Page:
Spartan was shown off at Microsoft’s event today, and we now know how Microsoft envisions the browser. After acknowledging that there was indeed something called Project Spartan, we were told all the fun things Spartan will bring us. We will get the ability to mark-up those marked-down webpages, and and migrate efficiently between touch and keyboard interactions. There is also a new reading list, and Cortana is at your side, as always. Rather than re-build the browser, Microsoft is taking the better parts on others and combining them into one.
With Spartan, you’ll be able to clip pieces of the Internet and save them for later as a note, but you can also comment or draw on a page. There is also commenting, where you can make notes on a webpage, much like Kinja or Medium.
That’s no good unless you can do something with it, though, so Microsoft has integrated sharing right into Spartan. It’s reminiscent of Chrome for mobile, with a drop-down that has a long list of ways to share a page, except you can mark-up or comment on what you’re sharing.
A new reading list is also coming to Spartan, which is very much pinched from Apple’s Safari. You can read web-pages simply and easily, and save pages to a reading list for viewing later on. Spartan also has PDF support.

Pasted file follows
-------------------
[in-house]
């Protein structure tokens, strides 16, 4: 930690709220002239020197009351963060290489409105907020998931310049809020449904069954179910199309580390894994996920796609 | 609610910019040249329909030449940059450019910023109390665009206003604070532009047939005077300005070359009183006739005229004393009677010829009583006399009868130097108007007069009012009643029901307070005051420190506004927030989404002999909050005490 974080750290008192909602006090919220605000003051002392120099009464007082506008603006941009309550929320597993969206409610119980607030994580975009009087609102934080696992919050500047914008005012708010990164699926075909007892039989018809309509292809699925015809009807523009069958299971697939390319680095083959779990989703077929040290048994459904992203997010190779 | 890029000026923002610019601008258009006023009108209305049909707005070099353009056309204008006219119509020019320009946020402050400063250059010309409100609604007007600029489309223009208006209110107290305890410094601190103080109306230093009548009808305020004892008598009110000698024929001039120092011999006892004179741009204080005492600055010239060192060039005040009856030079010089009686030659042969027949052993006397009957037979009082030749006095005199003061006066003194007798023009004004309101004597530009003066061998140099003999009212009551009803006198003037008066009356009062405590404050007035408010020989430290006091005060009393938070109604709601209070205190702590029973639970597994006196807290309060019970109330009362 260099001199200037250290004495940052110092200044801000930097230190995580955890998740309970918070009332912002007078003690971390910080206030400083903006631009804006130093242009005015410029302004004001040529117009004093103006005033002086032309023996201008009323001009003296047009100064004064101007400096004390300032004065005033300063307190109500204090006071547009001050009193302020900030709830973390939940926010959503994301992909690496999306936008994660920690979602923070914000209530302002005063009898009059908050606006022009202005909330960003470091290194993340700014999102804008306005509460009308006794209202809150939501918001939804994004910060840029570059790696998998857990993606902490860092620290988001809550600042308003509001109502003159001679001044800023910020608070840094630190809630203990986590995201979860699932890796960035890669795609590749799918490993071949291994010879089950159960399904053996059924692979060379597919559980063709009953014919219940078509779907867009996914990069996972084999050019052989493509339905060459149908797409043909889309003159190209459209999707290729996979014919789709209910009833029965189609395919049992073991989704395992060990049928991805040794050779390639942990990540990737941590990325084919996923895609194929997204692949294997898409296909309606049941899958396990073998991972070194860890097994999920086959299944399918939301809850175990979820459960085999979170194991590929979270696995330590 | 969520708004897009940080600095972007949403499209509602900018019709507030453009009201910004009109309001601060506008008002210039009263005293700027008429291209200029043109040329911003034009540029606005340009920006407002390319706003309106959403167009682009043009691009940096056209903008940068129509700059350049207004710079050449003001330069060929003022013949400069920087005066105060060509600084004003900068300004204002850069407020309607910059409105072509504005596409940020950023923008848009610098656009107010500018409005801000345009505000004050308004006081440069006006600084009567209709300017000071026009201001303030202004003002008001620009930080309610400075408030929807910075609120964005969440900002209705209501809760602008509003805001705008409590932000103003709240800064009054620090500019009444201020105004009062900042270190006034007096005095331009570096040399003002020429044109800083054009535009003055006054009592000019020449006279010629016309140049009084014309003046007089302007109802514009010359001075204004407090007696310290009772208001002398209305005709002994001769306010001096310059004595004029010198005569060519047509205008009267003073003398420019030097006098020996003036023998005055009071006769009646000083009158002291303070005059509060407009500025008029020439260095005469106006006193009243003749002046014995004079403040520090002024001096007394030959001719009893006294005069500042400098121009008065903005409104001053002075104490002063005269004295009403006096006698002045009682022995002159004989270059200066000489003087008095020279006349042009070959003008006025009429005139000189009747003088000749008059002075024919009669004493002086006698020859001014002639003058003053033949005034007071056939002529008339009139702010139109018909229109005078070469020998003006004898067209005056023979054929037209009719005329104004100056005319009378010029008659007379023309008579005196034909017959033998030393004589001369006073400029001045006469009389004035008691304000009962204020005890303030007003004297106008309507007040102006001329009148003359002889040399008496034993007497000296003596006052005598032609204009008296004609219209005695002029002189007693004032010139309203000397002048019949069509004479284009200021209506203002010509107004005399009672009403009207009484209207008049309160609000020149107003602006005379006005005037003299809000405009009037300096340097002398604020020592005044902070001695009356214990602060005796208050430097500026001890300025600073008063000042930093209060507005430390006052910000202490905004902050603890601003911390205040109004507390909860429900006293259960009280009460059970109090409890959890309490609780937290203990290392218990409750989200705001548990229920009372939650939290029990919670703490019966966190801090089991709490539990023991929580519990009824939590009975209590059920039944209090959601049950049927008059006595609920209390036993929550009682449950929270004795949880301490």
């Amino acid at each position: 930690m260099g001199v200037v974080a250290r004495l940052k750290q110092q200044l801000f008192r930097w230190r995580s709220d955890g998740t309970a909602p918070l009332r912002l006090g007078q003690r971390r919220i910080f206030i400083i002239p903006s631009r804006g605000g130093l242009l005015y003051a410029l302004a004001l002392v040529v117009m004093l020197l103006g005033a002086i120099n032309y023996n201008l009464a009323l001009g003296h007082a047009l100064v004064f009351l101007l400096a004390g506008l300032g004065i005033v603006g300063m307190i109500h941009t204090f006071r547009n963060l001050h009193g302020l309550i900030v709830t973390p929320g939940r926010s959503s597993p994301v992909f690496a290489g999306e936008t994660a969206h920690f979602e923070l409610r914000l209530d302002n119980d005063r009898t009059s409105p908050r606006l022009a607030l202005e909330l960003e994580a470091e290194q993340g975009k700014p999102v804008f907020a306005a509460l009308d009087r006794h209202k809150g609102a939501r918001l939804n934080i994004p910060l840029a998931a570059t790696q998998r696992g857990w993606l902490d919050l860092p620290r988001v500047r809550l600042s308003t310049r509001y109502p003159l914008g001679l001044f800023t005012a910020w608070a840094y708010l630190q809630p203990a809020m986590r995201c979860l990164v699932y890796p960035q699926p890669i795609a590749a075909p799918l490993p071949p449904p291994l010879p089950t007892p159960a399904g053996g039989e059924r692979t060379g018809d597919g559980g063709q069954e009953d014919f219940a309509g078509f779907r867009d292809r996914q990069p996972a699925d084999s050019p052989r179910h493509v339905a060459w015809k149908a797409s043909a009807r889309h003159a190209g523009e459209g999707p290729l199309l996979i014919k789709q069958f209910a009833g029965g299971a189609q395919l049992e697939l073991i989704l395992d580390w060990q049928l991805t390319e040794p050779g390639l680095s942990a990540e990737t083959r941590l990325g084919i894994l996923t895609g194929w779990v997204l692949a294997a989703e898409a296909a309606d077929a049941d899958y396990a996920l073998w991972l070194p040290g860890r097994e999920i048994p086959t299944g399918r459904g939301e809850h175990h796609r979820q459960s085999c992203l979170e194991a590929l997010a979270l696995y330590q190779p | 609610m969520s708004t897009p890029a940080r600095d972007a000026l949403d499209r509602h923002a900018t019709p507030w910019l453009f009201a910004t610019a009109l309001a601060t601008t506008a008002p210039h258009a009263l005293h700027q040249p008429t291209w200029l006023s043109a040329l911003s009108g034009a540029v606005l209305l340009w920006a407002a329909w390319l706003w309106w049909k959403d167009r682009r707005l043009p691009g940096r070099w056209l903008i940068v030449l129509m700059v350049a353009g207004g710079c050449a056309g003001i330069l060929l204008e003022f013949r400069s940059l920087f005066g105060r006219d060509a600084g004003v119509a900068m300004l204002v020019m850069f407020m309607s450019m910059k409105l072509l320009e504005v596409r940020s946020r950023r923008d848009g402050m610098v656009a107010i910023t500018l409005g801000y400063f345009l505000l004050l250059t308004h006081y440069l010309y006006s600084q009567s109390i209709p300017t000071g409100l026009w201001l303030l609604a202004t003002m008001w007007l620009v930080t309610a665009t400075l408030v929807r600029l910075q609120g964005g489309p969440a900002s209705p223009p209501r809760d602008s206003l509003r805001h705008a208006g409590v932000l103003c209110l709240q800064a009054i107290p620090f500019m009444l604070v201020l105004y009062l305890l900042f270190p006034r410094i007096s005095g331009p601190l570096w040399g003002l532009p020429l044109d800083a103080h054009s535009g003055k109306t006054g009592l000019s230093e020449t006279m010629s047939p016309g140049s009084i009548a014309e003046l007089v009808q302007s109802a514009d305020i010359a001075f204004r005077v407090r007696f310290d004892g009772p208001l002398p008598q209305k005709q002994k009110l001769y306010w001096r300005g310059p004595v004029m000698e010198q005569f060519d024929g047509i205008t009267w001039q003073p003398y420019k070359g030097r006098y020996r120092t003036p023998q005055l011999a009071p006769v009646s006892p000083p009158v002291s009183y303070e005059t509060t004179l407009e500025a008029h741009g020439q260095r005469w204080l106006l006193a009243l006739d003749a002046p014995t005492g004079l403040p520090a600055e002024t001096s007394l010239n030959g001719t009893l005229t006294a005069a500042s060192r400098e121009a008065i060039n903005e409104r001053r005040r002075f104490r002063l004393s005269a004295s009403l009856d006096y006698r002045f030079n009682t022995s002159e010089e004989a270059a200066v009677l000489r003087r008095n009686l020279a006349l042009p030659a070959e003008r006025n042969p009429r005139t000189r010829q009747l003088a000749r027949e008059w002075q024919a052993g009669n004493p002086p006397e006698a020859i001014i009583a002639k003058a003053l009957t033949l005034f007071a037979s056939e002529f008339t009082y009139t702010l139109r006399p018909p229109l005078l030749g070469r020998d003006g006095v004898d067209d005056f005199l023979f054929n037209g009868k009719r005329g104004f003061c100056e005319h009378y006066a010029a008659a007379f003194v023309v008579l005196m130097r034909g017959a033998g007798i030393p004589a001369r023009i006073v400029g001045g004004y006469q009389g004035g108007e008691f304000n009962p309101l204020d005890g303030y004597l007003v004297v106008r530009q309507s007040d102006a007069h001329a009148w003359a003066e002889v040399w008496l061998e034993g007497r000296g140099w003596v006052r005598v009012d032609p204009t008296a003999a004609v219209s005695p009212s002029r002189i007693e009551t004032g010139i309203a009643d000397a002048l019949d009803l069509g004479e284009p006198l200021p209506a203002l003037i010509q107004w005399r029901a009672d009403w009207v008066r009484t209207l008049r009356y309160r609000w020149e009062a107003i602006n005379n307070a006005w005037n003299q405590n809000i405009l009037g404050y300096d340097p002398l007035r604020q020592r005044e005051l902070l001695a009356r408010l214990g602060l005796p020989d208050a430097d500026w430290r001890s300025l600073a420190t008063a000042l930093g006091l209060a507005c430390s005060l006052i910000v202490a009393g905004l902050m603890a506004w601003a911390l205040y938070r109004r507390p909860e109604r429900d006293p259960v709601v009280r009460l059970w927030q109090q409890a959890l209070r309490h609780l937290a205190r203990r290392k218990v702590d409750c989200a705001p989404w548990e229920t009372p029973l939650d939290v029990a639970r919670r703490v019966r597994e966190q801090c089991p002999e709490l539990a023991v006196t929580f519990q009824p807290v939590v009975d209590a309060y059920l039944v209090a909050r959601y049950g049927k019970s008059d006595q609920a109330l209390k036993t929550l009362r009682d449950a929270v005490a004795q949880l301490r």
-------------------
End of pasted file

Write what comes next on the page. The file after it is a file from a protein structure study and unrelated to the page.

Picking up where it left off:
Microsoft also wants you to be productive, so they’re building Cortana right into the browser. If you start typing in weather, she’ll give you the weather info right from your address bar.
In an interesting use-case, Joe Belfiore of Microsoft gave a scenario in which his wife was flying into town on Delta, and he was checking her flight. As he typed in ‘Delta’, her flight info came up, because Cortana knew about it from earlier “learning”. Rather than giving you basic info, Cortana anticipates your wants and feeds you info you might be looking for.
Cortana also scours the internet to give you info on places you might be visiting. Check out a restarant home page, and Cortana might also show you reviews via Yelp, as well as contact info — without having to search for it yourself.
Like all things Microsoft today, we’ve got no go-live date for Spartan, but it’s a positive step forward for Microsoft’s browser ambitions.